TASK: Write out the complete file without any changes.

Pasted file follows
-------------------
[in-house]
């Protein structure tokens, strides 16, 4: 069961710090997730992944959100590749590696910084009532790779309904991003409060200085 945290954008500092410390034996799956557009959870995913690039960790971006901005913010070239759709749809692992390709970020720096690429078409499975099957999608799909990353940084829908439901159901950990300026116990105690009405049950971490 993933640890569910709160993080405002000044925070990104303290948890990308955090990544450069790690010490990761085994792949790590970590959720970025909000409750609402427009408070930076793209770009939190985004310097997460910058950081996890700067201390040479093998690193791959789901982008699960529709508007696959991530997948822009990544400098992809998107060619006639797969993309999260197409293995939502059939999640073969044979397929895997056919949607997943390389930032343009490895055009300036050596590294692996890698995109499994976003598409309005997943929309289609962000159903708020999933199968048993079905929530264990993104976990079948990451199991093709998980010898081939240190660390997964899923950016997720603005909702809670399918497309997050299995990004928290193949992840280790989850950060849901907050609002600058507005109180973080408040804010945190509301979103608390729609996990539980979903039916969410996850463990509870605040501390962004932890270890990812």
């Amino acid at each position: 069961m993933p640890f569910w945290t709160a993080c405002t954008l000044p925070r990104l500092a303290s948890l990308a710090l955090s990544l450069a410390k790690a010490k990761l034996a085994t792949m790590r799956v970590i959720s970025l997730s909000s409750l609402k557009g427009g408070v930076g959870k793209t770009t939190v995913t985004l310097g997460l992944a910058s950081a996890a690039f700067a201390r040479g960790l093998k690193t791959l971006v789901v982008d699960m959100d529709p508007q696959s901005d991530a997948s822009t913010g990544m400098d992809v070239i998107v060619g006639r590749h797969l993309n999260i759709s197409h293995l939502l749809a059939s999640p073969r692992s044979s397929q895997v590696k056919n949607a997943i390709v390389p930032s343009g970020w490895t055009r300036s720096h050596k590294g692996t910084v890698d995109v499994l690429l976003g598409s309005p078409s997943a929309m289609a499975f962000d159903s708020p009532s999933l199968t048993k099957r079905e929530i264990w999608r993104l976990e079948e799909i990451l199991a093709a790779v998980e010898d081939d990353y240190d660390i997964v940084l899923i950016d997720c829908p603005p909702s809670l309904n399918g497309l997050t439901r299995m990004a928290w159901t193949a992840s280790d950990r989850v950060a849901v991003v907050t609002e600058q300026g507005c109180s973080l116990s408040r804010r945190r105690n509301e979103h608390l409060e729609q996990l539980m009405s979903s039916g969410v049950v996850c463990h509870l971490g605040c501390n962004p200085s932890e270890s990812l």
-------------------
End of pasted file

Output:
[in-house]
């Protein structure tokens, strides 16, 4: 069961710090997730992944959100590749590696910084009532790779309904991003409060200085 945290954008500092410390034996799956557009959870995913690039960790971006901005913010070239759709749809692992390709970020720096690429078409499975099957999608799909990353940084829908439901159901950990300026116990105690009405049950971490 993933640890569910709160993080405002000044925070990104303290948890990308955090990544450069790690010490990761085994792949790590970590959720970025909000409750609402427009408070930076793209770009939190985004310097997460910058950081996890700067201390040479093998690193791959789901982008699960529709508007696959991530997948822009990544400098992809998107060619006639797969993309999260197409293995939502059939999640073969044979397929895997056919949607997943390389930032343009490895055009300036050596590294692996890698995109499994976003598409309005997943929309289609962000159903708020999933199968048993079905929530264990993104976990079948990451199991093709998980010898081939240190660390997964899923950016997720603005909702809670399918497309997050299995990004928290193949992840280790989850950060849901907050609002600058507005109180973080408040804010945190509301979103608390729609996990539980979903039916969410996850463990509870605040501390962004932890270890990812």
């Amino acid at each position: 069961m993933p640890f569910w945290t709160a993080c405002t954008l000044p925070r990104l500092a303290s948890l990308a710090l955090s990544l450069a410390k790690a010490k990761l034996a085994t792949m790590r799956v970590i959720s970025l997730s909000s409750l609402k557009g427009g408070v930076g959870k793209t770009t939190v995913t985004l310097g997460l992944a910058s950081a996890a690039f700067a201390r040479g960790l093998k690193t791959l971006v789901v982008d699960m959100d529709p508007q696959s901005d991530a997948s822009t913010g990544m400098d992809v070239i998107v060619g006639r590749h797969l993309n999260i759709s197409h293995l939502l749809a059939s999640p073969r692992s044979s397929q895997v590696k056919n949607a997943i390709v390389p930032s343009g970020w490895t055009r300036s720096h050596k590294g692996t910084v890698d995109v499994l690429l976003g598409s309005p078409s997943a929309m289609a499975f962000d159903s708020p009532s999933l199968t048993k099957r079905e929530i264990w999608r993104l976990e079948e799909i990451l199991a093709a790779v998980e010898d081939d990353y240190d660390i997964v940084l899923i950016d997720c829908p603005p909702s809670l309904n399918g497309l997050t439901r299995m990004a928290w159901t193949a992840s280790d950990r989850v950060a849901v991003v907050t609002e600058q300026g507005c109180s973080l116990s408040r804010r945190r105690n509301e979103h608390l409060e729609q996990l539980m009405s979903s039916g969410v049950v996850c463990h509870l971490g605040c501390n962004p200085s932890e270890s990812l």